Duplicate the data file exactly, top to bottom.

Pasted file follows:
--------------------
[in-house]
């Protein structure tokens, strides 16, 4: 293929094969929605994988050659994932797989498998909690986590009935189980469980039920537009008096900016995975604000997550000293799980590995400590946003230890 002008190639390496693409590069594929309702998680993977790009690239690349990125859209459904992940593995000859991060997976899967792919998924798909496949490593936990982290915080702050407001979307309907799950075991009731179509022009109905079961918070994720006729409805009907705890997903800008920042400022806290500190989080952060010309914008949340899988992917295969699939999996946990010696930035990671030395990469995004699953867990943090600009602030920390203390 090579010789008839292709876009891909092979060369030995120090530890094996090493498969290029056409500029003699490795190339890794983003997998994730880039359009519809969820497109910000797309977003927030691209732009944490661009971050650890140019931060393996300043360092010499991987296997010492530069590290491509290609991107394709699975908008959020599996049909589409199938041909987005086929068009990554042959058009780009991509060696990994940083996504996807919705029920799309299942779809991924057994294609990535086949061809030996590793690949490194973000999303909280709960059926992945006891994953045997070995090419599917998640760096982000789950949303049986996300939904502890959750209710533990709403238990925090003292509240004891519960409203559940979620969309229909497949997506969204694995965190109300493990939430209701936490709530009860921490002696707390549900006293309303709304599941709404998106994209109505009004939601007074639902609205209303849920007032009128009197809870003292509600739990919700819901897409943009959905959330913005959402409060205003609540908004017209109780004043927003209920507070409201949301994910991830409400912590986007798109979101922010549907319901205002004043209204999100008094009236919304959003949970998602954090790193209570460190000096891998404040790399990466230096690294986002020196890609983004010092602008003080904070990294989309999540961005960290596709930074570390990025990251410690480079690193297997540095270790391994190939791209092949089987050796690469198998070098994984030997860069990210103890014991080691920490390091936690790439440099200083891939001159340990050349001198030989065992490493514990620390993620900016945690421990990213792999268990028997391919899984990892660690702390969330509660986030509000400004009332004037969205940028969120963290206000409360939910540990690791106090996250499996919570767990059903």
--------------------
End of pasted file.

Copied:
[in-house]
């Protein structure tokens, strides 16, 4: 293929094969929605994988050659994932797989498998909690986590009935189980469980039920537009008096900016995975604000997550000293799980590995400590946003230890 002008190639390496693409590069594929309702998680993977790009690239690349990125859209459904992940593995000859991060997976899967792919998924798909496949490593936990982290915080702050407001979307309907799950075991009731179509022009109905079961918070994720006729409805009907705890997903800008920042400022806290500190989080952060010309914008949340899988992917295969699939999996946990010696930035990671030395990469995004699953867990943090600009602030920390203390 090579010789008839292709876009891909092979060369030995120090530890094996090493498969290029056409500029003699490795190339890794983003997998994730880039359009519809969820497109910000797309977003927030691209732009944490661009971050650890140019931060393996300043360092010499991987296997010492530069590290491509290609991107394709699975908008959020599996049909589409199938041909987005086929068009990554042959058009780009991509060696990994940083996504996807919705029920799309299942779809991924057994294609990535086949061809030996590793690949490194973000999303909280709960059926992945006891994953045997070995090419599917998640760096982000789950949303049986996300939904502890959750209710533990709403238990925090003292509240004891519960409203559940979620969309229909497949997506969204694995965190109300493990939430209701936490709530009860921490002696707390549900006293309303709304599941709404998106994209109505009004939601007074639902609205209303849920007032009128009197809870003292509600739990919700819901897409943009959905959330913005959402409060205003609540908004017209109780004043927003209920507070409201949301994910991830409400912590986007798109979101922010549907319901205002004043209204999100008094009236919304959003949970998602954090790193209570460190000096891998404040790399990466230096690294986002020196890609983004010092602008003080904070990294989309999540961005960290596709930074570390990025990251410690480079690193297997540095270790391994190939791209092949089987050796690469198998070098994984030997860069990210103890014991080691920490390091936690790439440099200083891939001159340990050349001198030989065992490493514990620390993620900016945690421990990213792999268990028997391919899984990892660690702390969330509660986030509000400004009332004037969205940028969120963290206000409360939910540990690791106090996250499996919570767990059903």